Part 3: Effective exercises for everyday life
According to Wikipedia, concentration is defined as focusing all attention on one particular activity, reaching a short-term goal, or solving an assigned problem. It is no surprise then, that concentration in chess tournaments is one of the essential keys to success.
It’s all about not getting distracted, about concentrating on the given positioning for up to six hours, about calculating, estimating, and maneuvering without straying from the subject. As this requires high intellectual effort, many players (even professionals) face problems in the persistence and continuity of keeping up concentration during such long periods of time. Even players like the grandmaster Jan Gustafsson report headaches and difficulties in concentrating after five hours.
Today, in Part 3, Chessimo will introduce you to a few effective exercises that can easily be practiced during everyday life and help you raise your concentration level.
Who sticks to the following recommendations will be able to significantly improve their concentration in practice and at tournaments.
1. Look at the windows up on house fronts and imagine they were chess fields. Then try to imagine how to move the Knight in order to touch each and every window once. This can easily be practiced in rooms with tiles on walls and floors also.
2. If you have bad sense for direction or lack spatial perception, the following exercises might be helpful (the also help develop an intuitive sense for positioning on the board):
- Imagine rooms, buildings, and ways that you have passed, maybe on your way to work or home, or whilst shopping), from a bird perspective. Try to sketch a ground plan in your head.
- Look at objects in your surrounding and imagine they were folded from a single piece of paper. Try to figure out how you would have to unfold the object and what the sheet of paper would look like.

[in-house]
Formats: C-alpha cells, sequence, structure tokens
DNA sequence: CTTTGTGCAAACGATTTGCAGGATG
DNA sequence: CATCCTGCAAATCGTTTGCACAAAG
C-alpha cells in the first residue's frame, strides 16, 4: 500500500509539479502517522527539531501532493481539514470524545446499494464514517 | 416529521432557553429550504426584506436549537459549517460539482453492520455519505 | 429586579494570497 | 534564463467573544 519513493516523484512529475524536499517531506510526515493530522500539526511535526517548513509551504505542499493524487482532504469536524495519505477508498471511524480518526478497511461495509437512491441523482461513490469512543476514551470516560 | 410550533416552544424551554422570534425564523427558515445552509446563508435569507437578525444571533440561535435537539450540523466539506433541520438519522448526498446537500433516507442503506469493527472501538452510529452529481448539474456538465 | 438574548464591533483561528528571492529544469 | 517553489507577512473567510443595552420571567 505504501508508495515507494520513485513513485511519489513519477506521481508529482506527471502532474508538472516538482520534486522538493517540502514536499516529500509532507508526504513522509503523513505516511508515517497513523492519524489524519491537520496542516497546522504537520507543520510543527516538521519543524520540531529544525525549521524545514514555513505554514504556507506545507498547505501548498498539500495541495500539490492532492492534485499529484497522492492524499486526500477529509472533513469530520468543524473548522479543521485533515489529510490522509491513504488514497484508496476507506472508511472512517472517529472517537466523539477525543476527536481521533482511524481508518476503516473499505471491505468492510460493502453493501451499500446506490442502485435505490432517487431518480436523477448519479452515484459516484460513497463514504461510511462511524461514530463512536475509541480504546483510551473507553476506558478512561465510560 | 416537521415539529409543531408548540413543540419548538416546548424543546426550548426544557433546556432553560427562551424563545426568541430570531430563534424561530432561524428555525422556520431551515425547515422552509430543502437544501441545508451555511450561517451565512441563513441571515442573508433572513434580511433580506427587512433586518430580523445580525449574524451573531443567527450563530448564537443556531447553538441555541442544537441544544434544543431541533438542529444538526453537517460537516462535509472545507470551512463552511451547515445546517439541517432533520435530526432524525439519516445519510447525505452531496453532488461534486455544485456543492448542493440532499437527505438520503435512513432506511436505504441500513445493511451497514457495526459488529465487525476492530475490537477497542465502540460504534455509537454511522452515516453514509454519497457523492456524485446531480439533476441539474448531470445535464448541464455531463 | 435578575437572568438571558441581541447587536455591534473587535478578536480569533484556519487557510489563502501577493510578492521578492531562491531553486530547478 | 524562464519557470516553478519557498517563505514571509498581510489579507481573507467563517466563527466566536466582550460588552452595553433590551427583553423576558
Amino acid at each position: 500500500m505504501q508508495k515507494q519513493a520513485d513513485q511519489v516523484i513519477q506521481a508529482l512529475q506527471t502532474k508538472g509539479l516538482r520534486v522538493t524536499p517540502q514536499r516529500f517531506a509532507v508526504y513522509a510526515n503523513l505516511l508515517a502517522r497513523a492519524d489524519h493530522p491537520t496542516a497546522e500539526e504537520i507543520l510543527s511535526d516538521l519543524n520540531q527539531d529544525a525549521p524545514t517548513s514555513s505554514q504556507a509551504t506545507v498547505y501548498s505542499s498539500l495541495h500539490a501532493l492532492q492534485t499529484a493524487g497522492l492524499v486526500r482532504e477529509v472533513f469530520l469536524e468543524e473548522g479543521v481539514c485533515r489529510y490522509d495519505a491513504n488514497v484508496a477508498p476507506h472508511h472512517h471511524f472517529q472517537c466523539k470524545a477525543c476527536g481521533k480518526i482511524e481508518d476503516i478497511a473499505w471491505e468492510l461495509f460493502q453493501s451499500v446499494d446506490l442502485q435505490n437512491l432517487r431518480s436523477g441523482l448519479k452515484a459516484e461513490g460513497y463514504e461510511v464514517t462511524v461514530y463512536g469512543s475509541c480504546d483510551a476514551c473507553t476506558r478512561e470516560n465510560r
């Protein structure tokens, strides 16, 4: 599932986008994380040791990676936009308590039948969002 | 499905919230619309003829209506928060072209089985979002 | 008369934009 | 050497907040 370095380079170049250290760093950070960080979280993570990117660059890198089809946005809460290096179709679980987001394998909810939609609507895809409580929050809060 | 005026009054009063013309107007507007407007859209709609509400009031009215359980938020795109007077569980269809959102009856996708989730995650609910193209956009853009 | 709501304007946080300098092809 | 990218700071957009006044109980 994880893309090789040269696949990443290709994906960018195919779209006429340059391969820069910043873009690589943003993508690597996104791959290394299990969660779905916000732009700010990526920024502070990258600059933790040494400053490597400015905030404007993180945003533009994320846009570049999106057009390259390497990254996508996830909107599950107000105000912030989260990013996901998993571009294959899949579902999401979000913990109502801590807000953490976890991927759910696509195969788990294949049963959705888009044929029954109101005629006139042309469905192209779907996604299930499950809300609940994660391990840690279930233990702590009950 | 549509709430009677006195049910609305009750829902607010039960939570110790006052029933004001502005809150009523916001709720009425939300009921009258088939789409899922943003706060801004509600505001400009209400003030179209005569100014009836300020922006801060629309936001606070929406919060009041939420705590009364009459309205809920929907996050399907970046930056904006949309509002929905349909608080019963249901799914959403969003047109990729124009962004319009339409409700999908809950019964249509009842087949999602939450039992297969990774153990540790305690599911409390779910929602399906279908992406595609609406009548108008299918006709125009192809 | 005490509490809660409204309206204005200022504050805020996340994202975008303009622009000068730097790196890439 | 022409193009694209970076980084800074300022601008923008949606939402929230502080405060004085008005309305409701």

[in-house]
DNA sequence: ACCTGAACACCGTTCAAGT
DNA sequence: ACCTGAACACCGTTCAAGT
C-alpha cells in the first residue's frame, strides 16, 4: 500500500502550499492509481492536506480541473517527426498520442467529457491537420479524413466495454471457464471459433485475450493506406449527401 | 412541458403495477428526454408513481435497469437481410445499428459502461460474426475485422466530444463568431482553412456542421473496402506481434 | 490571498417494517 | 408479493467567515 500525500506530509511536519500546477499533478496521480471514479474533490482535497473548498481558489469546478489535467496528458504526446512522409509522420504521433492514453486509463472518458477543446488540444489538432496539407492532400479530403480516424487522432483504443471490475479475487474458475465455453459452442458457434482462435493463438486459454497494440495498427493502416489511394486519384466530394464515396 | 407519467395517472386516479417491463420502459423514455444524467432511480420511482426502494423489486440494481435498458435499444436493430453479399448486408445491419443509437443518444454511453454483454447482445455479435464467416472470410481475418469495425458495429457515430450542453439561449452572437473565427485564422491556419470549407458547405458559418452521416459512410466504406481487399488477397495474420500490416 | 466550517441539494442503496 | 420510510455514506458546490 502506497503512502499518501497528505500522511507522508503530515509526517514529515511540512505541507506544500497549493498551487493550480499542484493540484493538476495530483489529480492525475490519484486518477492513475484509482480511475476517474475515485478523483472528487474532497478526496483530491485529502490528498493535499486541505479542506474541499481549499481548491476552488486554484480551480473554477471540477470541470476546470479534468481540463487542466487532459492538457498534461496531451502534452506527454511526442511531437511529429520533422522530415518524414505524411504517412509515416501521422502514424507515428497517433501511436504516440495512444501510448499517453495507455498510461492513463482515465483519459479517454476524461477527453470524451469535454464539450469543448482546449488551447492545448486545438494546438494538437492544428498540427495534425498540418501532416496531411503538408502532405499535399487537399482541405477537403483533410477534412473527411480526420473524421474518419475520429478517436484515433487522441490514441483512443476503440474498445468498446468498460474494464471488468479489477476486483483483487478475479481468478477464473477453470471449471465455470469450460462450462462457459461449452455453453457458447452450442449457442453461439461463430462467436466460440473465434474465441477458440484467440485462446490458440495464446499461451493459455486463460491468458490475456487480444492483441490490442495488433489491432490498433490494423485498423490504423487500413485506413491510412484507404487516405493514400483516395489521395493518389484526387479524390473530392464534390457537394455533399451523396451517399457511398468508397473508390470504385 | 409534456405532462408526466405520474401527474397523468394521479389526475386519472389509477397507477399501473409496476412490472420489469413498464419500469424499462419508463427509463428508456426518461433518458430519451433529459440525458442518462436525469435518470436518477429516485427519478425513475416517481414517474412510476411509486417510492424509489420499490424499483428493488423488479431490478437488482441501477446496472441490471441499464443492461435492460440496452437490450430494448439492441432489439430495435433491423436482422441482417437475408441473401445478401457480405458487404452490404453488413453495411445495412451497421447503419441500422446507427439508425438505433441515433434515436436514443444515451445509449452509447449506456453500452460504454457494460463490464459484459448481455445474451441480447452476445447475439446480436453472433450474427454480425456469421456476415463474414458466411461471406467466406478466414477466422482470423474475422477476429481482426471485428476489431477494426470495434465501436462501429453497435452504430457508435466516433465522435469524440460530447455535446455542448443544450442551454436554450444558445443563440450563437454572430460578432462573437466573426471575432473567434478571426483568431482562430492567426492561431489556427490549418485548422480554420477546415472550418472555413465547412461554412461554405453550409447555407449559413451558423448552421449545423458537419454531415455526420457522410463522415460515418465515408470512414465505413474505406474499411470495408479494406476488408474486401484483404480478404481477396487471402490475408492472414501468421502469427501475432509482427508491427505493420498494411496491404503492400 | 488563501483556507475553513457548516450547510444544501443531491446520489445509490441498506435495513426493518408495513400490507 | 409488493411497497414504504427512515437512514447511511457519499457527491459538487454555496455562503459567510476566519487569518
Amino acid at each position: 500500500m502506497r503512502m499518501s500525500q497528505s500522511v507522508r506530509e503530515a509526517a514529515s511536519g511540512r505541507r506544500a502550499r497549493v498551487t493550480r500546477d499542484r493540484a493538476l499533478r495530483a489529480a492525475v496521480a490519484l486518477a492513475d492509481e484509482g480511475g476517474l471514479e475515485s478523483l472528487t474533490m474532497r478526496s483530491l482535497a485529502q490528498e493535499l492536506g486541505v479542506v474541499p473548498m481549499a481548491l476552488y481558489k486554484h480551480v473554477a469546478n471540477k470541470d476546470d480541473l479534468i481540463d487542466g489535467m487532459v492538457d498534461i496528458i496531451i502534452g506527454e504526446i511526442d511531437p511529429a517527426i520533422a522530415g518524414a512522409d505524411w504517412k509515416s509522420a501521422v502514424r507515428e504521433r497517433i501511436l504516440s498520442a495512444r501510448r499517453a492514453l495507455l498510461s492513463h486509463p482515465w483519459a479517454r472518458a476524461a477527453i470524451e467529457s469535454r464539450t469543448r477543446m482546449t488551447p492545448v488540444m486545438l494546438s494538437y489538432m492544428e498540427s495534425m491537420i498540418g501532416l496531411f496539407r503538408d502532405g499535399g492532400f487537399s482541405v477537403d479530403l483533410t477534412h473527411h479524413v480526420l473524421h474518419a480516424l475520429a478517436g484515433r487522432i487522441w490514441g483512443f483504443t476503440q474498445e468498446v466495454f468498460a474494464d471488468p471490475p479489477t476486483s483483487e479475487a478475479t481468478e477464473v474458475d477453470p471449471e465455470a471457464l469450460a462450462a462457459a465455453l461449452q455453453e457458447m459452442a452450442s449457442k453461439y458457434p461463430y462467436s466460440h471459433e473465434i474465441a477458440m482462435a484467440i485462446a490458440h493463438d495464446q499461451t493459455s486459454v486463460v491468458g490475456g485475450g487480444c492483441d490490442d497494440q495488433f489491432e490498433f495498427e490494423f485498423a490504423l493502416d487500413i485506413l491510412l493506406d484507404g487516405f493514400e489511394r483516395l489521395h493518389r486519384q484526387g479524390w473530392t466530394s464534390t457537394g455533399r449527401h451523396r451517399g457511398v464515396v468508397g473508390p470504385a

3. When going to work or the local supermarket look for small stops on the way, such as the next massive tree, bus stop or other things that you pass on the way. When you start walking count your steps from one to five. Then begin again, counting from one to six. Then from one to seven, and so on. Once you’ve reached one of your predetermined stops start from the beginning. Also count your steps while climbing stairs or every third step when running.
4. Whilst driving: Read the license tag of the car in front of you and build a sentence from its letters. Example: PC3 – I47F ‘Playing Checkmate Is Fun’
1. Focus on counting a certain letter while reading a newspaper article, an online blog, or anything else. Advancers can focus on two or three different letters without losing track or being distracted from comprehending the content.
2. Whilst listening to the radio or watching television reduce the volume so that you are only able to understand what is said in a state of high concentration. Begin with only a short period of time, just a few minutes, as this is extremely exhaustive. Over time you will be able to stretch this period of concentrated listening.